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Twitter may be filled with the grousings of underpaid writers and aspiring writers about their workplaces. But on Sunday and Monday, the tenor of the conversation changed as the social platform lit up with Hollywood assistants explicitly calling out their workplaces, current and former, for what they argued were untenable wages that restrict the pipeline of talent into the entertainment industry.
Hashtagging their stories #PayUpHollywood — which trended in Los Angeles on Monday night — former and current assistants told stories of pay gaps, wage stagnation, “combo” jobs where assistants cover multiple desks at once with no bump in salary, and having to use personal credit cards for business expenses. Some social media users recalled working several jobs to break even, feeling financially crunched during show hiatuses and being required to have a car for jobs. Others broke down the costs of living in L.A. and how a traditional assistant’s wage, which tends to be California minimum wage ($12 per hour) or a bit higher with over 40-hour work weeks, contributes to a grueling L.A. existence.
“Nothing is going to change unless we speak out and change it ourselves,” showrunner’s assistant Kiran Subramaniam, who tweeted several times about her own experience, tells The Hollywood Reporter about the hashtag. “We’re not going to be assistants forever. … We should be wanting to make it better, not have a weird hazing, ‘I lived through this’ [mentality].”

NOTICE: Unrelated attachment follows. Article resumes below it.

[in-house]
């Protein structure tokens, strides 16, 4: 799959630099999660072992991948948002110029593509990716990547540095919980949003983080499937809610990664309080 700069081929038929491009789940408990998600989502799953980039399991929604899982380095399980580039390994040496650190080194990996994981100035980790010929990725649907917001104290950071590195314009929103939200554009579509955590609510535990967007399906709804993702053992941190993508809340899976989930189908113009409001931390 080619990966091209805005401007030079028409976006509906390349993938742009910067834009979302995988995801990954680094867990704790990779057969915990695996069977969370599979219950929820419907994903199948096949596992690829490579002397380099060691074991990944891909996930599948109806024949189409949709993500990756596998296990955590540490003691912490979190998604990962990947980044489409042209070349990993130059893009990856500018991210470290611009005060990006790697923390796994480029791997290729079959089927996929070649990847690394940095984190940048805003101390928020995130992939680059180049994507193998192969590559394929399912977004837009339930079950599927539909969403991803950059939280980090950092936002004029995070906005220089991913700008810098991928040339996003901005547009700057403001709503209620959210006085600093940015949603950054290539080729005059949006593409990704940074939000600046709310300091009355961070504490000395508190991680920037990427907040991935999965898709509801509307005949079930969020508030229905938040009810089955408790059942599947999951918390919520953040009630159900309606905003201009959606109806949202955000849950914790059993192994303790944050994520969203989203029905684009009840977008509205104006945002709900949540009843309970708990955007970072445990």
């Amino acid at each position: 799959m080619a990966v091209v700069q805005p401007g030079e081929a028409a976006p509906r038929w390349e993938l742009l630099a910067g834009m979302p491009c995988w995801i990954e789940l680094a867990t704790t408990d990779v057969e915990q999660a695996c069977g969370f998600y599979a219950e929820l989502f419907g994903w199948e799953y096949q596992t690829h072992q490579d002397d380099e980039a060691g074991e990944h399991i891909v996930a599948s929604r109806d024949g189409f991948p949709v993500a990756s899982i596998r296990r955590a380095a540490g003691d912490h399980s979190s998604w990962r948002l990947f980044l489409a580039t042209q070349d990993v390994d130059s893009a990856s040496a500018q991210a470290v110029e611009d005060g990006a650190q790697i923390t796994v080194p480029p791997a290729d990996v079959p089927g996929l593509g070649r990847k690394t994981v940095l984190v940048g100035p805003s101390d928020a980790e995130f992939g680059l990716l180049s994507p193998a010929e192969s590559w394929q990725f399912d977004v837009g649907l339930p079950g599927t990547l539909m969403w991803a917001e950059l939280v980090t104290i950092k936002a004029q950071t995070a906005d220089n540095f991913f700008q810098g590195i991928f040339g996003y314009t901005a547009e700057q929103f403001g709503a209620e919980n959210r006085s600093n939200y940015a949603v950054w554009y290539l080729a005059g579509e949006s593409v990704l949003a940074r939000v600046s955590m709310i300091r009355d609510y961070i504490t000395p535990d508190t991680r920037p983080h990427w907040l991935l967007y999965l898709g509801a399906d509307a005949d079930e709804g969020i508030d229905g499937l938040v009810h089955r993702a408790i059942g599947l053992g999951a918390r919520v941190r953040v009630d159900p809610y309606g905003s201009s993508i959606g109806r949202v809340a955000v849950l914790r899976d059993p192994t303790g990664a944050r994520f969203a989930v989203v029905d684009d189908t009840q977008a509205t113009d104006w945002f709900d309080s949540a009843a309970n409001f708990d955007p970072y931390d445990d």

The recent discussion around assistant working conditions and pay originated with an email that former assistant Kelley Mathys wrote to the screenwriting podcast Scriptnotes, hosted by John August (Aladdin, Dark Shadows) and Craig Mazin (Chernobyl, this year’s Charlie’s Angels). “Loved the podcast today and I thought the question of current ‘open secrets’ that we will one day have to reckon with is a really interesting one to think about,” she wrote. “I think there will be a big ‘come to Jesus’ moment in the next few years about how low assistant pay is still a massive gatekeeper to the industry and preventing meaningful movement for diversity.”
Inspired by the email, August asked listeners to write in with their own assistant experiences, which generated “the most mail we’ve ever received on a topic,” he wrote on his blog, more than 100 emails in total. (August and Mazin have not responded to THR‘s request for comment.) Around the same time, TV writer Liz Alper (The Rookie) started the #PayUpHollywood hashtag, which began trending on Twitter, with current and former assistants recounting their own stories. “As an avid Twitter person I started to see it snowball and blow up,” says writers’ assistant Savannah Ward, who contributed several tweets to the hashtag. “So I was like, ‘OK, this is real, people are actually being honest about stuff for once in public. I’m going to get in on this.'”
Many assistants in the industry still won’t speak publicly for fear of retribution, as Jamie Tunkel put it succinctly on Twitter: “Just know that for every story posted, there’s 100 just like ‘em that remain silent — we all still live in fear of ‘you’re never gonna work in this town again.'”